Though we have not been allowed to interact with US scientists and professors, sooner or later we will still see the papers they release. For example, we can see the papers of a Turkish professor two months after they are released. We may end up seeing the papers of a US professor three years after they are released. It's just a matter of time. And when we can see their papers, there will be impacts on our technology. It always takes time to transform new theories into engineering practice, but we can catch up if we run as fast as we are able during this period.
Even though the US is a bit ahead of us, the "snow water" on top of the Himalayas may still be the same. The US is the world's most powerful country and has the best technologies, which are like the snow water on top of the Himalayas. Technological decoupling is like building a dam to prevent snow water from flowing downhill, and the crops growing at the foot of the mountains will die from drought. In this way, the water will not be put to effective use to create value. The better approach would be to let the snow water flow down the slope, so that it can be used to irrigate the crops at the foot of the mountains. That way, the water itself creates value from crop yields. This is what globalization achieves.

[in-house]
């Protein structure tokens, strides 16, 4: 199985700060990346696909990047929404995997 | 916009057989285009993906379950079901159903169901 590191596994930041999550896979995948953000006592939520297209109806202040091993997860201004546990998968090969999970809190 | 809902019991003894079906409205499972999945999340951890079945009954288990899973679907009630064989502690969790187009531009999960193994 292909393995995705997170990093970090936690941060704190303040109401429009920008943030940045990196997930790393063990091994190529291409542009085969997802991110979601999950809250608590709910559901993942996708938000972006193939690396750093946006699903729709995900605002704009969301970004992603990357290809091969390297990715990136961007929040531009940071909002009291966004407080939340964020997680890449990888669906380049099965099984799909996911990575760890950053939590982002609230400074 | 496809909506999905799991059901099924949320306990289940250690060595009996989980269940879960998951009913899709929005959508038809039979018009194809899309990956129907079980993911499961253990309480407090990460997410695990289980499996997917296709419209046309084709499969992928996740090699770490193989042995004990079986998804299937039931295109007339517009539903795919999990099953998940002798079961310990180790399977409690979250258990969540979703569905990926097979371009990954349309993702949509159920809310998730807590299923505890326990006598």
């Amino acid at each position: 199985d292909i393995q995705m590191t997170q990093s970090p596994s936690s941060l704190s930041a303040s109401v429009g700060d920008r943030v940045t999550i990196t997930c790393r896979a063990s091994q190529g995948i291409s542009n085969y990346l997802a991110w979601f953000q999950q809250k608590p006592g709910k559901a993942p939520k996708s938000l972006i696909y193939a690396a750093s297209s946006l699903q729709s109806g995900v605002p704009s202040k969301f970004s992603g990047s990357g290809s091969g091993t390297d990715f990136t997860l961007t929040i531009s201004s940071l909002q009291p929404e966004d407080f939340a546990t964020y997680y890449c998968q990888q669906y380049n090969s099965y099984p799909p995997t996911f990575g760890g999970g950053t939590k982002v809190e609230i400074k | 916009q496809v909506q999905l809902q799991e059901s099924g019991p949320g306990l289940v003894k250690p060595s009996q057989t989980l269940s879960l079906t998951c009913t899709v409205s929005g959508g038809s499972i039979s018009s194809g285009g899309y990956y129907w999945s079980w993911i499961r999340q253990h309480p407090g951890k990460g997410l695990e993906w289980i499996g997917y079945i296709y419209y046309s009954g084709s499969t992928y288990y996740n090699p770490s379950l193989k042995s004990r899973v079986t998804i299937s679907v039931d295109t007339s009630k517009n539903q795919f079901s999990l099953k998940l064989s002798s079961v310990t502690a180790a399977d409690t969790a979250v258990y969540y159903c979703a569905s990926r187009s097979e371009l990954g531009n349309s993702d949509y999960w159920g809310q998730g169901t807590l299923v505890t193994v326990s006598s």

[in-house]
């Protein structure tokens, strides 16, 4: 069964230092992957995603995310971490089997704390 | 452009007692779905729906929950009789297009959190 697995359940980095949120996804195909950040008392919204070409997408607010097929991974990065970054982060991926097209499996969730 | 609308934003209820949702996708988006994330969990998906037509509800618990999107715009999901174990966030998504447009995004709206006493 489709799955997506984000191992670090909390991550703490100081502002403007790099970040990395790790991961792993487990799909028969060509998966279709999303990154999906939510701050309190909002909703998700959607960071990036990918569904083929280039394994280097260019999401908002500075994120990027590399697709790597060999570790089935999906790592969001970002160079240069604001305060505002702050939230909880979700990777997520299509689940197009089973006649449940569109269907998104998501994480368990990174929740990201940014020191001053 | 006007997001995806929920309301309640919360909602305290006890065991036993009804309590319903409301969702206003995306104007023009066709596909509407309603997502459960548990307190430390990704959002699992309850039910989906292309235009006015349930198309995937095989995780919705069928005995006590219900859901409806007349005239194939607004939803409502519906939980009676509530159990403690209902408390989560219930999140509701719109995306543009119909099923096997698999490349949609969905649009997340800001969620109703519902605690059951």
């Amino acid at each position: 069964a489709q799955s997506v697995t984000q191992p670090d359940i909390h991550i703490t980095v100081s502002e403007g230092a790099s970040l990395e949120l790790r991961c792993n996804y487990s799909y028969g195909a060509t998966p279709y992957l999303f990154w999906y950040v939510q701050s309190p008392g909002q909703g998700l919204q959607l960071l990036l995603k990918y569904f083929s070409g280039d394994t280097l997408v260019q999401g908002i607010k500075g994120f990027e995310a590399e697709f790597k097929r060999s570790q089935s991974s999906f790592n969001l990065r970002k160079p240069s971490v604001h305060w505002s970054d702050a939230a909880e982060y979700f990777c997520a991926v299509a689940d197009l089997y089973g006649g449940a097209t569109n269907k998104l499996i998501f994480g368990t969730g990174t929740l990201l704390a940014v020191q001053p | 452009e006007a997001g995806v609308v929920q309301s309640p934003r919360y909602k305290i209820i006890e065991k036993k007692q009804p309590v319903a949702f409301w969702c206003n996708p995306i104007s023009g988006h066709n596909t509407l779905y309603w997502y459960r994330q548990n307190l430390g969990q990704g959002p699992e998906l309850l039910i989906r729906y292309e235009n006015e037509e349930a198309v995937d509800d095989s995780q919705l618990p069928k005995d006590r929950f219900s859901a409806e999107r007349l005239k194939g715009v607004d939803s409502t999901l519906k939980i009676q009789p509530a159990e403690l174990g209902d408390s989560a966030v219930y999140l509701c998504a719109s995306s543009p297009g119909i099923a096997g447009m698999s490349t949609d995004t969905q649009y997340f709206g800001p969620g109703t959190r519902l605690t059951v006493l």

How can the US become more prosperous if its companies are not allowed to sell their great products? Crops can't survive without water. When the mountain streams stop flowing, a farmer can dig a well for irrigation. If a developing country is barred from buying from a certain country, they will find alternative suppliers. If water can't flow down the mountain, it brings no benefit to those at the top of the mountain, either. Scientists and ordinary workers have to make a living. A country's economy will shrink if its technologies can't be turned into products or can't secure the global market. Objectively speaking, no country can thrive if it distances itself from the rest of the world. No country can create a regional market that keeps foreign countries out. That said, I have to admit that the landscape is very rugged.